Whiz Kid

All those hours playing Fortnite, and Jiang Feng Chu still aced the SAT.

Jonathan Ross, Co-Editor-in-Chief

So, have you always been passionate about academics?
Not exactly.  I constantly got into trouble from when I came to NA in 1st grade to the end of 4th grade.  I started to focus more on my studies in middle school, which was when I was exposed to a lot of new STEM opportunities through the GOAL program.

In school, what’s your favorite subject/what do you plan on focusing on in college?
Chemistry and/or computer science.
What’s your #1 school right now?

Either Princeton or USC

What draws you so much to academics?
Satisfying my curiosity for understanding new concepts — to learn things that are useful for everyday life.

Do you have a favorite or impactful teacher or class?
I can’t really pick a favorite, but all of my academic classes at NASH have been incredibly engaging.  I used to think STEM classes like chemistry or biology were my favorites, but this year I’ve really enjoyed my humanities and social science classes, such as European history and economics.

Do you have any superstitious study habits?
Not really.  I try to avoid listening to music when I’m working on something that requires a lot of concentration (e.g. college essays).

Thoughts on procrastination?
Don’t do it.  I know it’s tempting to push things back until the night before the deadline, but there are always so many ways things can go wrong, and if you believe in Murphy’s Law, “Anything that can go wrong will go wrong.”

What advice would you give an upcoming students about school and work?
Work harder.  If you get standardized testing and other prerequisites for college apps out of the way early, you’ll be miles ahead of everyone else when you start applying to schools.  Make sure you get to know your junior year teachers because they will be writing the bulk of your recommendations for college and scholarship applications.  In short, don’t be like me and regret how you wasted three years of high school.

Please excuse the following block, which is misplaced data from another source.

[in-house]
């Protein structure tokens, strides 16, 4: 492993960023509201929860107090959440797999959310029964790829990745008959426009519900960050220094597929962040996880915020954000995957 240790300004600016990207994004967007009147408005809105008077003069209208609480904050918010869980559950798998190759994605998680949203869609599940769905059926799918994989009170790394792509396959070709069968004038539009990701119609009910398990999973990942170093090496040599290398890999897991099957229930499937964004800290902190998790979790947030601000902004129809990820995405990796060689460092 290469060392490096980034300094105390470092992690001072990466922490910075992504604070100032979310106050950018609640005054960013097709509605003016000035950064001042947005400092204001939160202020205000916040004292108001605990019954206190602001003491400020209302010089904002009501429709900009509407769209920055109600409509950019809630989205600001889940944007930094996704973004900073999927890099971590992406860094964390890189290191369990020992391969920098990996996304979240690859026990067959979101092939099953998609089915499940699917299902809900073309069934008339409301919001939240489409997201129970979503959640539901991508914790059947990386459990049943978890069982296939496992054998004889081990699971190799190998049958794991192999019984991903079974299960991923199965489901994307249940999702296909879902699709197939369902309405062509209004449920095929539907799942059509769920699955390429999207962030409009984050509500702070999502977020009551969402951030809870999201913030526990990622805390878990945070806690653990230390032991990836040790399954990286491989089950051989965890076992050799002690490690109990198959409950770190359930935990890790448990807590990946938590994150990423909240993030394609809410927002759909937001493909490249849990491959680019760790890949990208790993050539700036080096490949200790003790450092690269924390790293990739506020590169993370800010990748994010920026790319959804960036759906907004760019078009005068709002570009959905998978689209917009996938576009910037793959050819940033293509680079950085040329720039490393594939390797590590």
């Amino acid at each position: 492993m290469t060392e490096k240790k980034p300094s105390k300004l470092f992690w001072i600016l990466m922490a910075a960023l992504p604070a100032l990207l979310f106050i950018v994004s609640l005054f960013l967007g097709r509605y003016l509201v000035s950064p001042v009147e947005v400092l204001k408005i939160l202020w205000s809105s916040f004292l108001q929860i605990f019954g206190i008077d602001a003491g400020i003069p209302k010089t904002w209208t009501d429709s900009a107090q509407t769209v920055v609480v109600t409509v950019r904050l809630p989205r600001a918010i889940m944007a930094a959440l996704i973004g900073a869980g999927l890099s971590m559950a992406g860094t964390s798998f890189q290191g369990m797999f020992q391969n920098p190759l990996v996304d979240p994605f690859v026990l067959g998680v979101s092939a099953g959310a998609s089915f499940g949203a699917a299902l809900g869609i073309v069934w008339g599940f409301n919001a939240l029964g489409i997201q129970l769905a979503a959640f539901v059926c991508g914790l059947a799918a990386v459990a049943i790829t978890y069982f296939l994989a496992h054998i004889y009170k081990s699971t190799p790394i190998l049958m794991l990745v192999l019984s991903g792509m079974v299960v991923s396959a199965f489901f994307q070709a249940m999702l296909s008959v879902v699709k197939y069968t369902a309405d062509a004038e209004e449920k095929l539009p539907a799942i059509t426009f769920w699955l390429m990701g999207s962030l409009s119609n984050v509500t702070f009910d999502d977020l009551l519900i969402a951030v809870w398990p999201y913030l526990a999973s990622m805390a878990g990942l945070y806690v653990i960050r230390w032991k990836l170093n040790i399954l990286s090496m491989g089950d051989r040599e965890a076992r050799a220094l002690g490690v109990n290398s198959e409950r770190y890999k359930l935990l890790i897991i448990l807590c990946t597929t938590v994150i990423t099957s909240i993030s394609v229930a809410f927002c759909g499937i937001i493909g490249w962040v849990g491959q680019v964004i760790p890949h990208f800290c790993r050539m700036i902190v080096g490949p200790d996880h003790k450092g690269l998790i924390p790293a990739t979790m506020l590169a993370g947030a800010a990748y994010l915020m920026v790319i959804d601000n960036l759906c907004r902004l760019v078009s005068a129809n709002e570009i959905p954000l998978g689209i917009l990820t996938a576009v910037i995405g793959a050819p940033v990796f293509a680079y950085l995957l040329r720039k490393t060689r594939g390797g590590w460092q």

Where do you see yourself in ten years?
Hopefully either working as a software engineer in California or finishing residency in my specialty as a physician, but who knows?

Unfortunately, students are often reduced to numbers. How are you more than your scores and your GPA?
Well, I don’t like how people sometimes see me as a “walking brain.”  This has gotten better over the years, but I still feel that people forget I’m a human being with whom they can have a normal conversation.

Outside of class, what do you enjoy doing?
Playing piano and clarinet at Passavant Hospital, watching Golden Age and New Hollywood-era movies, improving my foreign language skills, reading interesting Wikipedia articles, tutoring my classmates, cooking seafood paella, visiting national parks, and competing on the science bowl team.

How’d you get into playing at Passavant?
I started playing piano and clarinet at Passavant because I wanted to do more with my musical ability than simply playing in competitions and recitals.  I really enjoy volunteering there because I get to talk to patients about my music and see how it positively affects them.

Do you have any good stories from Passavant?
My favorite story is when I received a flower bouquet from an older lady after she had listened to me play Beethoven’s Appassionata.  She had tears in her eyes, and I have to admit I wasn’t too far from crying myself.  It was such a beautiful moment.

What languages are you fluent in?
I’m completely fluent in English and Chinese, and I’m close to working proficiency in German.  I’m also learning French, but I wouldn’t say I’m anywhere near fluent yet.

Finally, if you change anything about your academic career, would you?
If only I spent those hours playing Fortnite doing something useful…